Time to give the Tax Ombud more powers?
02 November 2015
Posted by: Author: Ingé Lamprecht
Author: Ingé Lamprecht (Moneyweb)
Revised SARS Service Charter to form basis upon which taxpayers can complain.
It is not an idle call to think that taxpayers should have access to some redress, particularly where they repeatedly highlight the same problems in their dealings with the South African Revenue Service (SARS) to his office, the Tax Ombud has said.
Speaking at a special lecture at the University of Johannesburg, judge Bernard Ngoepe said while his office has not specifically considered that its powers should be expanded, a stronger case could be made for it, if, despite efforts to bring issues to the attention of SARS, taxpayers continue to raise the same concerns.
The Office of the Tax Ombud was officially set up in April last year to offer a free and simple remedy to taxpayers with complaints related to administrative issues, poor service or failure by SARS to recognise taxpayer rights. While it does report its findings to the Minister of Finance, it cannot compel SARS to adhere to its rulings and some argue that there may be scope to broaden its powers – including making orders for financial compensation in favour of taxpayers or suspending SARS’ actions while an investigation is ongoing.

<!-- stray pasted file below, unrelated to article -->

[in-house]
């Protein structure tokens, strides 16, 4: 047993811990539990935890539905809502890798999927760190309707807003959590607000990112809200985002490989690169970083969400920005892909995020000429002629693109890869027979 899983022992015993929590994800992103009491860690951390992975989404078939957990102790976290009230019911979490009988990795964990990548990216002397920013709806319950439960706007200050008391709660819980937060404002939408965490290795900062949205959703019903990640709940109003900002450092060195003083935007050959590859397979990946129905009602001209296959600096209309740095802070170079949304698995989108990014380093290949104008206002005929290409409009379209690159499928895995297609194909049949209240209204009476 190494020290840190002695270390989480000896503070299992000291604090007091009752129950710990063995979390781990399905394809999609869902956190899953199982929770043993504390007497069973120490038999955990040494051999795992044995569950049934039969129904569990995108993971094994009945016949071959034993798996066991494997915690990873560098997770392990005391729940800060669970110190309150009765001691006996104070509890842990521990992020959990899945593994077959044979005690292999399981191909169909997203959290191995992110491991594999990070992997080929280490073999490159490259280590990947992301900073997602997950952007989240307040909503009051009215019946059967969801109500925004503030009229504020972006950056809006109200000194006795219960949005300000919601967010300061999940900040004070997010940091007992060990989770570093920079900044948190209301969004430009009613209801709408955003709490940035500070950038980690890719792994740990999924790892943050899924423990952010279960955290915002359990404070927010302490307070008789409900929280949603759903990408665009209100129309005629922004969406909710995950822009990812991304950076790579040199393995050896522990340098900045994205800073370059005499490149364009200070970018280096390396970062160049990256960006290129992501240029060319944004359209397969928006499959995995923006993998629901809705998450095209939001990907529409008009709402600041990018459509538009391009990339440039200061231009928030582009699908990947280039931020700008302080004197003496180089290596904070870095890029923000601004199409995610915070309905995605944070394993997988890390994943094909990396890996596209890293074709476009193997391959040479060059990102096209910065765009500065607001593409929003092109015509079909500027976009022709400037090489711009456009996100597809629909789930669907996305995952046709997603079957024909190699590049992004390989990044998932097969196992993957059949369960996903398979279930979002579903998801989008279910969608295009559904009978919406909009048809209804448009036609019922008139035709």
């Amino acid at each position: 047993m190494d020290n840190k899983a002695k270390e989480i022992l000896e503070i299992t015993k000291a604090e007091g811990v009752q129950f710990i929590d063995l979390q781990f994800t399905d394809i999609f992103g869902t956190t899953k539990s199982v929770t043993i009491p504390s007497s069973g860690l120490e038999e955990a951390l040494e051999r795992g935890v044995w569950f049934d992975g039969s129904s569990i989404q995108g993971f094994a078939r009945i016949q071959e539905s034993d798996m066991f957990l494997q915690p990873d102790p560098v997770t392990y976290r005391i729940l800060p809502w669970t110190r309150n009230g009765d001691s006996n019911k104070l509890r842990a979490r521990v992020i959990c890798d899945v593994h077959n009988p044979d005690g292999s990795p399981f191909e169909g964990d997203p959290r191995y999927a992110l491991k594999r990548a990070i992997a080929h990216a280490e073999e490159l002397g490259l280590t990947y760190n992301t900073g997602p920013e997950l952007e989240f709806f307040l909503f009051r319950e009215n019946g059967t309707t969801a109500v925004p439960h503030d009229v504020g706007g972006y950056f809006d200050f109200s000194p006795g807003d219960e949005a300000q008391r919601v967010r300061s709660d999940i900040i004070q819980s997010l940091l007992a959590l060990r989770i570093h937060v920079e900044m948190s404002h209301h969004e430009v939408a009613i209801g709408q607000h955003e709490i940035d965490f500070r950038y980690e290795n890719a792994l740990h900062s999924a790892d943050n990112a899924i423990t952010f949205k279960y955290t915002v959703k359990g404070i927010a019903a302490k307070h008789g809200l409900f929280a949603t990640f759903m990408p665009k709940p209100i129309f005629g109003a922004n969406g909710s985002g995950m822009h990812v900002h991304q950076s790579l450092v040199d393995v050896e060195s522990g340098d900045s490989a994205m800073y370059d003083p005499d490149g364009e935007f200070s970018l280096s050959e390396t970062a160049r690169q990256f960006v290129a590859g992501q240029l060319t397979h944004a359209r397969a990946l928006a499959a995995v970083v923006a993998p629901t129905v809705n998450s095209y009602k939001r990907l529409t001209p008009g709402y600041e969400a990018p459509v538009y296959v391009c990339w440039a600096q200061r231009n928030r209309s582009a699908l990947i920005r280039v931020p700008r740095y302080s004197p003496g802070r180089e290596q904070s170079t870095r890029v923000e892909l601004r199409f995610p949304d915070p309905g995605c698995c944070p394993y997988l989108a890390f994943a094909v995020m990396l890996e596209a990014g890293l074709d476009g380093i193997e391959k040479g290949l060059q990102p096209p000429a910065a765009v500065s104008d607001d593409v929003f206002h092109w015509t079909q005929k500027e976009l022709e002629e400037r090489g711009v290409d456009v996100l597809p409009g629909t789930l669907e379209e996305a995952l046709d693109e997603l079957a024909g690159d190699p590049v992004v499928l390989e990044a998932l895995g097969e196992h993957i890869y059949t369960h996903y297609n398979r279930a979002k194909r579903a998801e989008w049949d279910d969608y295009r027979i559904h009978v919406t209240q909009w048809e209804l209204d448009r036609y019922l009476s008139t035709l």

According to the Tax Ombud’s Annual Report 2014/15, it resolved 75% of the 409 complaints that fell within its mandate in favour of taxpayers. Do these figures suggest that SARS is abusing its powers?
Eric Mkhawane, CEO of the Office, said it received different kinds of complaints. While there might be situations where SARS disregarded taxpayer rights, the observation only applied to those specific cases.
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This article first appeared on moneyweb.co.za.